The goal of the scenario-based questions is to ensure that test takers not only know and understand the concepts within the CBK, but also can apply this knowledge to real life situations. This is more practical because in the real world, you won't be challenged by having someone come up to you and ask, "What is the definition of collusion?" You need to know how to detect and prevent collusion from taking place, in addition to knowing the definition of the term.

The International Information Systems Security Certification Consortium (ISC)2 process for earning credentials will change as of October 2007. In order to obtain this credential, candidates for any of the (ISC)2 credential will be required to obtain an endorsement of their candidature exclusively from an (ISC)2 certified professional in good standing. The professional endorsing the candidate can hold any (ISC)2 certification, such as the CISSP, SSCP, or CAP. This sponsor will vouch for your years of experience.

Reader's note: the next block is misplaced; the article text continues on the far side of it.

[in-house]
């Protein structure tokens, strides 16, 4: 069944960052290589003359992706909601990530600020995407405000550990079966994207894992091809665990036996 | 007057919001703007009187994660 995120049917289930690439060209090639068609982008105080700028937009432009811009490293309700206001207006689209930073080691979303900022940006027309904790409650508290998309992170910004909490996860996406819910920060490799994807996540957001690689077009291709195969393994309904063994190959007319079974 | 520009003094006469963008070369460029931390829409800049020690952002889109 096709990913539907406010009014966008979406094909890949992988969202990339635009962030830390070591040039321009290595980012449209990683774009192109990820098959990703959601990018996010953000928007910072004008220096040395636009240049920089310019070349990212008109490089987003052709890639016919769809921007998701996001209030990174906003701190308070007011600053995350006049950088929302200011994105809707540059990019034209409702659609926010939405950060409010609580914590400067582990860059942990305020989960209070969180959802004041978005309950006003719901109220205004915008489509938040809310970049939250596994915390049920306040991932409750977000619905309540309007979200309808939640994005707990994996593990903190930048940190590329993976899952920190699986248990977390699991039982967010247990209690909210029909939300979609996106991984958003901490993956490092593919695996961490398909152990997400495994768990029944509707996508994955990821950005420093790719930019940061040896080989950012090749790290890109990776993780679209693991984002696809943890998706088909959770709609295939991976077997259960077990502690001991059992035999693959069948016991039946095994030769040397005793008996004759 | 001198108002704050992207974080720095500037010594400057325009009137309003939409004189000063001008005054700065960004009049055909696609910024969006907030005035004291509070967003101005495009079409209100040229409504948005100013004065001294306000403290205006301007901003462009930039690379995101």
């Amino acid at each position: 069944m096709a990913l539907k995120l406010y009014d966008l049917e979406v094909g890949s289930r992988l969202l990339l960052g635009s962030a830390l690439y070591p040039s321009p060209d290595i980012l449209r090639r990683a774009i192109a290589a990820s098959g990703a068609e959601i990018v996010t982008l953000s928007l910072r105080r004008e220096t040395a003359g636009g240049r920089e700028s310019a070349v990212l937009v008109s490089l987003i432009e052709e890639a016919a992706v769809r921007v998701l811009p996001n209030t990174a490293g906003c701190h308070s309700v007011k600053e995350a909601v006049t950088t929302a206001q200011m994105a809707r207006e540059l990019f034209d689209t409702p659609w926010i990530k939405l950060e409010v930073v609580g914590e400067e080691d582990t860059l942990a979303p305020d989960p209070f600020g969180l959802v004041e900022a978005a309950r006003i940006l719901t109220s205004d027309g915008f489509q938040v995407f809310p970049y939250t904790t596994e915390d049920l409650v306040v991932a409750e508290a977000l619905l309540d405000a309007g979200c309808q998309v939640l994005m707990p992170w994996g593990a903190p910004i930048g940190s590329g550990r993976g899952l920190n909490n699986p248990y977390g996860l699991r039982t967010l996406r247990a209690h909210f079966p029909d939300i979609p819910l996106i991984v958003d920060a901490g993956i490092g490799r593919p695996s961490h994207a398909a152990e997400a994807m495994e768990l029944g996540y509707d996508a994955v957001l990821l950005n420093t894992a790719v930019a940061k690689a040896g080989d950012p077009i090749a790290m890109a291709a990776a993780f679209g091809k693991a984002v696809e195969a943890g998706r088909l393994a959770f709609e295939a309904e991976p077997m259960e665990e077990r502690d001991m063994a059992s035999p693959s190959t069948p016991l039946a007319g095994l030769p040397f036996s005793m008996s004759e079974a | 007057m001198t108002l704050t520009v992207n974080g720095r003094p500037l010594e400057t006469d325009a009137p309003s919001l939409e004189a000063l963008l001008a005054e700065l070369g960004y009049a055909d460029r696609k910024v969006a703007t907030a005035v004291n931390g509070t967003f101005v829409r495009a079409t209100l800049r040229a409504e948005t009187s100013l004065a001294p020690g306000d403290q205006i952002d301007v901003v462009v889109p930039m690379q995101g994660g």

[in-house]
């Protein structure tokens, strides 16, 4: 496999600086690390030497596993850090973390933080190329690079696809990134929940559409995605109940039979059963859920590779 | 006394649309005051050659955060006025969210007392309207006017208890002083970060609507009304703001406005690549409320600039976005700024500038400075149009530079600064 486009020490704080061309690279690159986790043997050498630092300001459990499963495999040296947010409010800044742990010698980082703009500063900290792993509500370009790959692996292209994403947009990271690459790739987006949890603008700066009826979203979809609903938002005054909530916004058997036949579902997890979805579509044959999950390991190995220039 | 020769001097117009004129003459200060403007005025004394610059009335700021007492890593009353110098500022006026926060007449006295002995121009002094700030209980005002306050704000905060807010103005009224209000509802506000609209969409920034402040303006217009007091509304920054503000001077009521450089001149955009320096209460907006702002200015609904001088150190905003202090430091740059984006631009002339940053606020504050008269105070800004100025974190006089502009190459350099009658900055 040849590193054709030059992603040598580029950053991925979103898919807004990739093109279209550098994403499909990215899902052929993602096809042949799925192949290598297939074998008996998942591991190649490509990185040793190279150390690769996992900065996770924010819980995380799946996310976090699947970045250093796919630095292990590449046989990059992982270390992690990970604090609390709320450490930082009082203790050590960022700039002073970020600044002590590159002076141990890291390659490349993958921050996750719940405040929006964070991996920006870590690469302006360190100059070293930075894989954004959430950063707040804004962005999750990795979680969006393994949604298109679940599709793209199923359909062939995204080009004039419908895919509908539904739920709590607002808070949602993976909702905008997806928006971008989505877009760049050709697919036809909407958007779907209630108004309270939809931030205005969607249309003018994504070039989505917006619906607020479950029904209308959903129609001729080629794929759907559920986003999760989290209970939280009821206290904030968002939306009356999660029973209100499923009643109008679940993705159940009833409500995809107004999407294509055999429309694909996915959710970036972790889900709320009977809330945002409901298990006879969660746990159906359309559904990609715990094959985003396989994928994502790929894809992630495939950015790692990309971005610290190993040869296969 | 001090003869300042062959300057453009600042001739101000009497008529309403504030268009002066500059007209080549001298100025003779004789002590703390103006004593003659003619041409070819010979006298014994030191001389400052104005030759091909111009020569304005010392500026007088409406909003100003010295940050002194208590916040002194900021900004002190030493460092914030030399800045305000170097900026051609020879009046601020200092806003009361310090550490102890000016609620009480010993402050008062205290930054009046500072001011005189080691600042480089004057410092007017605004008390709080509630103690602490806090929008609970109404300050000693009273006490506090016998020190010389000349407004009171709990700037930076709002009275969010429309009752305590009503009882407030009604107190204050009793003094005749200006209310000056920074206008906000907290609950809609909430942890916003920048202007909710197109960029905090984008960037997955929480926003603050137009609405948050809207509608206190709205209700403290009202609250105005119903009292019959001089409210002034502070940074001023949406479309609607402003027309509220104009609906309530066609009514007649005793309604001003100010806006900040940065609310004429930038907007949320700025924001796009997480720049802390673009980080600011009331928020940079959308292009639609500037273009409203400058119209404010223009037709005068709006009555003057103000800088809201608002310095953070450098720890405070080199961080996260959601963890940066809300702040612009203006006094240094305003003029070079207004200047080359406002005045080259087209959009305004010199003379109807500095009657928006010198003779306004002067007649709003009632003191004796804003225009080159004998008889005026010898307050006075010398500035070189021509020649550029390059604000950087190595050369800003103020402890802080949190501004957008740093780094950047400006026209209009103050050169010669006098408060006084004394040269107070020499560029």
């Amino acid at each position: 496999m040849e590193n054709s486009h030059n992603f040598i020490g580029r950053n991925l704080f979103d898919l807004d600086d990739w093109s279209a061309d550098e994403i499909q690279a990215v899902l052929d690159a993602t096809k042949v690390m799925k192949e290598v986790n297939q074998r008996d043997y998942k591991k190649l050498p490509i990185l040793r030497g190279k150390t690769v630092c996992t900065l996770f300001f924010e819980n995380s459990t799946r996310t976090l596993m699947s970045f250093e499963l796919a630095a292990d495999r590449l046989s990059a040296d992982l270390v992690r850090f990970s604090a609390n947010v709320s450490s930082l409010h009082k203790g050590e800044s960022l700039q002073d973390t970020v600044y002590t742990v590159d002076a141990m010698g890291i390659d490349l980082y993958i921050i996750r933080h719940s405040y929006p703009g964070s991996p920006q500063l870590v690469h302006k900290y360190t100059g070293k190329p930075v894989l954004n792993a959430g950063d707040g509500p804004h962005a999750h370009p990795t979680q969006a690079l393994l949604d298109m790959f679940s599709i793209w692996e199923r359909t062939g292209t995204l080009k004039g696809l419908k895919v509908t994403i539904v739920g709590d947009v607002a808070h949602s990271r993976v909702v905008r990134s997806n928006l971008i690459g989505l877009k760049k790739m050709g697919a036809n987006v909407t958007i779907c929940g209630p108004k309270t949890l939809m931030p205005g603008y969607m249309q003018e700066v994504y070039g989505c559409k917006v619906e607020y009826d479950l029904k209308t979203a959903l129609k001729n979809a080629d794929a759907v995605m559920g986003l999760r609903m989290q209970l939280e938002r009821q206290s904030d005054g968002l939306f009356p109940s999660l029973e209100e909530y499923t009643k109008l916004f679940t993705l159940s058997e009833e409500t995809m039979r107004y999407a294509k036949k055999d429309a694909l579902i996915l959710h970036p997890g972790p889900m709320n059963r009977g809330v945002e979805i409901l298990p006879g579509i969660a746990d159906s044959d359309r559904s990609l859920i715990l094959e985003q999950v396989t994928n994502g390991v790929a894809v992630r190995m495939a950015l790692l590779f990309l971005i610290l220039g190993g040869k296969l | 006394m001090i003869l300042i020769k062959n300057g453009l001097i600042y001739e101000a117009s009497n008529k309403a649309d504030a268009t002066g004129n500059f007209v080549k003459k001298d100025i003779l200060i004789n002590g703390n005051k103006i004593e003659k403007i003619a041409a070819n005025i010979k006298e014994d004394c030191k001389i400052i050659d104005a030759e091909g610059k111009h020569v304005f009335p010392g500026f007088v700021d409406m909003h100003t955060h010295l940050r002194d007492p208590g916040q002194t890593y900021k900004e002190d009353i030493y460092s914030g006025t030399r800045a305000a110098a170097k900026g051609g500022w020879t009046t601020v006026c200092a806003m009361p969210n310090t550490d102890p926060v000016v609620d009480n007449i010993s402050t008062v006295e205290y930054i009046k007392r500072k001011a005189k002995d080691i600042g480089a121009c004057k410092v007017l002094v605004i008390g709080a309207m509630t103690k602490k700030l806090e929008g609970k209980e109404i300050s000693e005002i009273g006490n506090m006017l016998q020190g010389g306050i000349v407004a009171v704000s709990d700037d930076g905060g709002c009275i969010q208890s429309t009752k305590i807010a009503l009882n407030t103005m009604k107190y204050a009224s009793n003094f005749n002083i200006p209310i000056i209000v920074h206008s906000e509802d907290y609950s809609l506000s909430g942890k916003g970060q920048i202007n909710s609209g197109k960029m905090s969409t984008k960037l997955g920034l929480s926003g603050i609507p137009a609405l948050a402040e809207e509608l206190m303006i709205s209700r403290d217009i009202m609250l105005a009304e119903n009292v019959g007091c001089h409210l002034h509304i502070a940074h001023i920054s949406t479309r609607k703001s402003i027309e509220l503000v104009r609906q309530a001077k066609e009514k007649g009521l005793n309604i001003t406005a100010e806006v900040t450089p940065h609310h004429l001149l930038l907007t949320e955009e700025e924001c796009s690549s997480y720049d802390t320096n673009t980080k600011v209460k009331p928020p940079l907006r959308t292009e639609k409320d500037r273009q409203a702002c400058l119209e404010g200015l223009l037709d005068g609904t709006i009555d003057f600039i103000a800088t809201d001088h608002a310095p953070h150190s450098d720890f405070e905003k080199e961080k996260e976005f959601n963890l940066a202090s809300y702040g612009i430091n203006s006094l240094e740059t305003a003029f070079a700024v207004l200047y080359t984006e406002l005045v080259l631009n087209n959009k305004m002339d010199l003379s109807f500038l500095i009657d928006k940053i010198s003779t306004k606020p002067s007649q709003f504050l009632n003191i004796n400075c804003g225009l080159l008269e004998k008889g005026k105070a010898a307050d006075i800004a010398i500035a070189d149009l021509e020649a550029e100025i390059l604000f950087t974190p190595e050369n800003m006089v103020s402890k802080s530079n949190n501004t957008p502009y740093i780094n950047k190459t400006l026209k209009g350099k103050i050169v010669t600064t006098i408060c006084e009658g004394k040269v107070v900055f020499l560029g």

After passing the exam, you will be asked to supply documentation, supported by a sponsor, proving that you indeed have this type of experience. The sponsor must sign a document vouching for the security experience you are submitting. So, make sure you have this sponsor lined up prior to registering for the exam and providing payment.
You don't want to pay for and pass the exam, only to find you can't find a sponsor for the final step needed to achieve your certification.

The reason behind the sponsorship requirement is to insure that those who achieve the certification have real-world experience to offer companies. Book knowledge is extremely important for understanding theory, concepts, standards, and regulations, but it can never replace hands-on experience. Proving you have practical experience supports the relevance of the certification.